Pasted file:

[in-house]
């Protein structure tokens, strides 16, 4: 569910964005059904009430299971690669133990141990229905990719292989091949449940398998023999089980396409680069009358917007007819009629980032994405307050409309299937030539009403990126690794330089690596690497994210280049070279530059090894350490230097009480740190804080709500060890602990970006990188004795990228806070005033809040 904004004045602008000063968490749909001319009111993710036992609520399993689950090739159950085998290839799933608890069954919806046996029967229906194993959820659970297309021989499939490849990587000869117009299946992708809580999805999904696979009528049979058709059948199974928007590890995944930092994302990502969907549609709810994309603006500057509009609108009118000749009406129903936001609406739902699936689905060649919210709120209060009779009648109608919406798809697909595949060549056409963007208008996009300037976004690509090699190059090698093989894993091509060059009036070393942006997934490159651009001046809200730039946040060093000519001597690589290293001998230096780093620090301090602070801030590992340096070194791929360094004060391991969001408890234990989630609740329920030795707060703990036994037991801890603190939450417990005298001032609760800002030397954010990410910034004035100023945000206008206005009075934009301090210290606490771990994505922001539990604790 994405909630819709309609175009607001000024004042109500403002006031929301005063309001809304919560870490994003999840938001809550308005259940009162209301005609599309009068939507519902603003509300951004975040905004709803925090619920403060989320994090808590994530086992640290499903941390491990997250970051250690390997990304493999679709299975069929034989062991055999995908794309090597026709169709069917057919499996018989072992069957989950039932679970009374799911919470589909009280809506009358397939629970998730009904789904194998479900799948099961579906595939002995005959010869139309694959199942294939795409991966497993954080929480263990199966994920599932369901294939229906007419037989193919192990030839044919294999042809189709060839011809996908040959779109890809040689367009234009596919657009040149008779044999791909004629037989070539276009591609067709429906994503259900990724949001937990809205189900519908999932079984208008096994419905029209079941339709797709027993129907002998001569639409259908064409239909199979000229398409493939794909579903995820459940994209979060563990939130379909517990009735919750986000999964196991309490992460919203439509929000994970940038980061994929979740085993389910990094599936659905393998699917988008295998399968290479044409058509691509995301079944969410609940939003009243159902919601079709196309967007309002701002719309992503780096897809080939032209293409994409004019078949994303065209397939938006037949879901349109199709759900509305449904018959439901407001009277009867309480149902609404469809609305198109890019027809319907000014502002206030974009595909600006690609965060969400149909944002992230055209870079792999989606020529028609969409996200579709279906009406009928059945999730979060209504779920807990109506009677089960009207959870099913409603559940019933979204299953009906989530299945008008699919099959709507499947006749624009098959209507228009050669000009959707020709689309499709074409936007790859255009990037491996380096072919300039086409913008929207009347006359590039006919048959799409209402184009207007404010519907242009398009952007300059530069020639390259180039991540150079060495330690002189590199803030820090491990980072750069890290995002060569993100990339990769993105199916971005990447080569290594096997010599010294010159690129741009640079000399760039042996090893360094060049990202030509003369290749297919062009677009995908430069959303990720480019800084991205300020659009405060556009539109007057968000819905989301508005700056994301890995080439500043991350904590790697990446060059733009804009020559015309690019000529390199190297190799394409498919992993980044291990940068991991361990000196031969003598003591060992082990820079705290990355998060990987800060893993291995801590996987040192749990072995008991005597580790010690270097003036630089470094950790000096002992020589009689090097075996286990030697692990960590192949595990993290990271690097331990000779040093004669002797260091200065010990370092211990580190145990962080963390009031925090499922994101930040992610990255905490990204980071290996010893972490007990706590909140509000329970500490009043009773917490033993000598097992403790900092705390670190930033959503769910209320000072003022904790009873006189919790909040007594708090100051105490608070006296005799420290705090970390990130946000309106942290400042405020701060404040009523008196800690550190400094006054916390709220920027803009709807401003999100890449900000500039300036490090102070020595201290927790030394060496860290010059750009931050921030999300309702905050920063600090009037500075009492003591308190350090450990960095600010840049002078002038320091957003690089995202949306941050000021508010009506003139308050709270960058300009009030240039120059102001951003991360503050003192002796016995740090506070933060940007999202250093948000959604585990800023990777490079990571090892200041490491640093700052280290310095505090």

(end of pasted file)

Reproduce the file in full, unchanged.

[in-house]
């Protein structure tokens, strides 16, 4: 569910964005059904009430299971690669133990141990229905990719292989091949449940398998023999089980396409680069009358917007007819009629980032994405307050409309299937030539009403990126690794330089690596690497994210280049070279530059090894350490230097009480740190804080709500060890602990970006990188004795990228806070005033809040 904004004045602008000063968490749909001319009111993710036992609520399993689950090739159950085998290839799933608890069954919806046996029967229906194993959820659970297309021989499939490849990587000869117009299946992708809580999805999904696979009528049979058709059948199974928007590890995944930092994302990502969907549609709810994309603006500057509009609108009118000749009406129903936001609406739902699936689905060649919210709120209060009779009648109608919406798809697909595949060549056409963007208008996009300037976004690509090699190059090698093989894993091509060059009036070393942006997934490159651009001046809200730039946040060093000519001597690589290293001998230096780093620090301090602070801030590992340096070194791929360094004060391991969001408890234990989630609740329920030795707060703990036994037991801890603190939450417990005298001032609760800002030397954010990410910034004035100023945000206008206005009075934009301090210290606490771990994505922001539990604790 994405909630819709309609175009607001000024004042109500403002006031929301005063309001809304919560870490994003999840938001809550308005259940009162209301005609599309009068939507519902603003509300951004975040905004709803925090619920403060989320994090808590994530086992640290499903941390491990997250970051250690390997990304493999679709299975069929034989062991055999995908794309090597026709169709069917057919499996018989072992069957989950039932679970009374799911919470589909009280809506009358397939629970998730009904789904194998479900799948099961579906595939002995005959010869139309694959199942294939795409991966497993954080929480263990199966994920599932369901294939229906007419037989193919192990030839044919294999042809189709060839011809996908040959779109890809040689367009234009596919657009040149008779044999791909004629037989070539276009591609067709429906994503259900990724949001937990809205189900519908999932079984208008096994419905029209079941339709797709027993129907002998001569639409259908064409239909199979000229398409493939794909579903995820459940994209979060563990939130379909517990009735919750986000999964196991309490992460919203439509929000994970940038980061994929979740085993389910990094599936659905393998699917988008295998399968290479044409058509691509995301079944969410609940939003009243159902919601079709196309967007309002701002719309992503780096897809080939032209293409994409004019078949994303065209397939938006037949879901349109199709759900509305449904018959439901407001009277009867309480149902609404469809609305198109890019027809319907000014502002206030974009595909600006690609965060969400149909944002992230055209870079792999989606020529028609969409996200579709279906009406009928059945999730979060209504779920807990109506009677089960009207959870099913409603559940019933979204299953009906989530299945008008699919099959709507499947006749624009098959209507228009050669000009959707020709689309499709074409936007790859255009990037491996380096072919300039086409913008929207009347006359590039006919048959799409209402184009207007404010519907242009398009952007300059530069020639390259180039991540150079060495330690002189590199803030820090491990980072750069890290995002060569993100990339990769993105199916971005990447080569290594096997010599010294010159690129741009640079000399760039042996090893360094060049990202030509003369290749297919062009677009995908430069959303990720480019800084991205300020659009405060556009539109007057968000819905989301508005700056994301890995080439500043991350904590790697990446060059733009804009020559015309690019000529390199190297190799394409498919992993980044291990940068991991361990000196031969003598003591060992082990820079705290990355998060990987800060893993291995801590996987040192749990072995008991005597580790010690270097003036630089470094950790000096002992020589009689090097075996286990030697692990960590192949595990993290990271690097331990000779040093004669002797260091200065010990370092211990580190145990962080963390009031925090499922994101930040992610990255905490990204980071290996010893972490007990706590909140509000329970500490009043009773917490033993000598097992403790900092705390670190930033959503769910209320000072003022904790009873006189919790909040007594708090100051105490608070006296005799420290705090970390990130946000309106942290400042405020701060404040009523008196800690550190400094006054916390709220920027803009709807401003999100890449900000500039300036490090102070020595201290927790030394060496860290010059750009931050921030999300309702905050920063600090009037500075009492003591308190350090450990960095600010840049002078002038320091957003690089995202949306941050000021508010009506003139308050709270960058300009009030240039120059102001951003991360503050003192002796016995740090506070933060940007999202250093948000959604585990800023990777490079990571090892200041490491640093700052280290310095505090």